Om Södertörns högskola/ Konferenser

Conference facts

When: 2015-11-30 09:00,2015-12-01 17:00

Where: Room MA 796, CBEES, on the seventh floor in the main building, Södertörn University, Campus Flemingsberg

Organiser: The Centre for Baltic and East European Studies (CBEES), Södertörn University

Event language: English

Research linked to the Baltic region and Eastern Europe: Ja

Reproducing Justice

Assisted Reproduction and Reproductive Justice in Baltic, Central and Eastern Europe

2015-11-30 09:00,2015-12-01 17:00
Since the first ever child born from IVF was born in the UK in 1978, assisted reproductive technologies (ARTs) have become increasingly widespread, accessible and normalized throughout the world. The workshop is organised by the Centre for Baltic and East European Studies, Södertörn University.

Om konferensen

Since the first ever child born from IVF was born in the UK in 1978, assisted reproductive technologies (ARTs) have become increasingly widespread, accessible and normalized throughout the world. The fertility industry has become a transnational multi-billion industry and in July 2012 it was reported that as many as 5 million children had been born as a result of IVF-technology. As is often stated, however, although ARTs today constitutes a global phenomenon, the way that they are appropriated nationally and regionally, varies widely across the globe.

Europe is by far the most active region in utilizing ARTs. In the context of Europe, there is, on the one hand, an increasing propensity towards consensus and coordination of healthcare within the EU/EES. On the other hand, there is, at the same time, an inclination to hold on to and even proliferate a patchwork of national legal frameworks. Such parallel, and sometimes internally contradictory, processes of Europeanisation are inextricably linked to various cultural, social, political and religious norms, structures and practices within the region (see e.g. Knecht & Klotz 2012).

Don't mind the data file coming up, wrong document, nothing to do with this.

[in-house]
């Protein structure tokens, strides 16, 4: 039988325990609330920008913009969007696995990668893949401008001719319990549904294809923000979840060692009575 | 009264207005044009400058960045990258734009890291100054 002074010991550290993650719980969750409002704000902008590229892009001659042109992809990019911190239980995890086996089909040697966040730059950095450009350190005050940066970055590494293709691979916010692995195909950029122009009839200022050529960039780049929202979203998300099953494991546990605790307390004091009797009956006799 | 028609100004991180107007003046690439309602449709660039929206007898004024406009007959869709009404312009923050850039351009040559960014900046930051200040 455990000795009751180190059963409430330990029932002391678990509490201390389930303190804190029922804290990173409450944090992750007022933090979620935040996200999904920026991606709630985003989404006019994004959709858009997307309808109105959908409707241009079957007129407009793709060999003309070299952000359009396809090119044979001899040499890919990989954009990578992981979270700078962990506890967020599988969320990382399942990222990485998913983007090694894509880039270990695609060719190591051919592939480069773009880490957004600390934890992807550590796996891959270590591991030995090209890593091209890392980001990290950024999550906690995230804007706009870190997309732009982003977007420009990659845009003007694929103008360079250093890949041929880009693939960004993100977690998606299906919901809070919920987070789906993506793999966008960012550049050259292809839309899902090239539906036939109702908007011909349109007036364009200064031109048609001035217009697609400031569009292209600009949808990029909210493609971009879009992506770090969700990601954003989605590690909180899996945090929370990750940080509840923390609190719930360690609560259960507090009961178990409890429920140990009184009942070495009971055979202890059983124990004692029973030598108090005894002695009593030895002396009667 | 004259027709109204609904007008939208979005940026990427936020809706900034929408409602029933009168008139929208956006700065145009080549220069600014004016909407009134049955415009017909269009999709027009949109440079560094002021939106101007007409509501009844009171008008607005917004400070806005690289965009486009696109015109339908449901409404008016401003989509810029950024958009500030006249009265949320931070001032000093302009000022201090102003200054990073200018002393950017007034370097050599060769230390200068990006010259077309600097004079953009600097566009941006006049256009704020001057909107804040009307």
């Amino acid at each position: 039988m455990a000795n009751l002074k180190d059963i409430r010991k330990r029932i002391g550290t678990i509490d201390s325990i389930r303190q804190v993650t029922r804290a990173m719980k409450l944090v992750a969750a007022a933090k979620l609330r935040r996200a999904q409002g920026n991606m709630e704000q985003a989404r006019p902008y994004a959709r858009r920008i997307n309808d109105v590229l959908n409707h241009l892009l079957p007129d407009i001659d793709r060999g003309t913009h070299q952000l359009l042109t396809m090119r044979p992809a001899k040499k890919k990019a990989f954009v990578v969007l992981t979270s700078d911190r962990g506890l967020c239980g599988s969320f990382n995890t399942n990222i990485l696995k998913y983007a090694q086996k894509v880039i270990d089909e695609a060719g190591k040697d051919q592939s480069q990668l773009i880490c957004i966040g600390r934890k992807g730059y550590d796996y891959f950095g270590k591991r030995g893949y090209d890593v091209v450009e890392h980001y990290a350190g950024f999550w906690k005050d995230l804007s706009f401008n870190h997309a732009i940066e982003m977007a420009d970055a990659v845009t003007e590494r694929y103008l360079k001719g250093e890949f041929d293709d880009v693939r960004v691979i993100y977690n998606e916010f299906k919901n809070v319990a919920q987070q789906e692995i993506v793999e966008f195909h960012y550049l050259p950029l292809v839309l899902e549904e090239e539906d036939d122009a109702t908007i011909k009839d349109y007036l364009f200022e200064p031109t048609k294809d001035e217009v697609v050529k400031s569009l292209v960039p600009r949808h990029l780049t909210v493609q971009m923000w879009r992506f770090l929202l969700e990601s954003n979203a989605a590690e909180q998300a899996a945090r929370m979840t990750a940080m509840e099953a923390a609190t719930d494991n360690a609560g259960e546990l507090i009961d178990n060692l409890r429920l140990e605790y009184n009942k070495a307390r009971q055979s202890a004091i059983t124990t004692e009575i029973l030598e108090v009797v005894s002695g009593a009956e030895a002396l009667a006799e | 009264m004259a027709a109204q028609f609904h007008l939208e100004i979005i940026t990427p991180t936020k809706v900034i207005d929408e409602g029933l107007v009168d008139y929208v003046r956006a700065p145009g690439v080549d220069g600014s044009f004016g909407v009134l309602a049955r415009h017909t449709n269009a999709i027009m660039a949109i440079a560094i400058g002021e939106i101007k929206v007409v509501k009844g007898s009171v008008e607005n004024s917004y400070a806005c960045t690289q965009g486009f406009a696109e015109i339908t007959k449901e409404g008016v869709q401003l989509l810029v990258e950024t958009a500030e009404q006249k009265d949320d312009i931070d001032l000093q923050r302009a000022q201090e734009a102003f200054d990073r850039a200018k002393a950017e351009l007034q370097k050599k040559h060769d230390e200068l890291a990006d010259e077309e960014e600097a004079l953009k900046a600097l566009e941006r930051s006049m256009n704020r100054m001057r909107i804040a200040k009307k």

These processes, in turn, have major implications for “reproductive justice” , a term here understood in the broadest possible sense. Under the umbrella term of ‘reproductive justice’ we include everything from legal issues and access to fertility treatment, to the situation for donors and gestational surrogates in various parts of the world – but also more theoretical and philosophical discussions about what ‘reproductive justice’ actually means, to whom it may apply and on which grounds, and whether it is achievable in the current European and global cultural and socio-economic situation.

This workshop will invite around 20 speakers, consisting of researchers in the humanities and social sciences as well as a medical professionals, representatives of patient organisations, ethical board members and other policy makers to discuss the theme of reproductive justice and assisted reproductive technologies in the context of Baltic, Central and Eastern Europe.

The theme of reproductive justice shall be understood broadly and in an open-ended way, and may include issues such as:

  • Philosophical/theoretical investigations of ‘reproductive justice’
  • Legal issues related to assisted reproduction
  • Ethical debates
  • The political economy of assisted reproduction and its implications for ‘reproductive justice’
  • Cross-border reproductive care (CBRC)
  • Gamete- and embryo donation and surrogacy (nationally and transnationally)
  • The implications of different healthcare systems for patients/donors/gestational surrogates
  • Patient perspectives and access to fertility treatment


  • Associate professor Jenny Gunnarsson Payne, lecturer and researcher at Södertörn University (Sweden) (main contact)
  • Dr. Elżbieta Korolczuk, Gothenburg University
  • Dr. Signe Mezinska, Latvia University

The workshop is open for anyone interested in these issues. For a preliminary detailed list of speakers and programme, please e-mail

The finalised programme will appear on this website one month before the event takes place.

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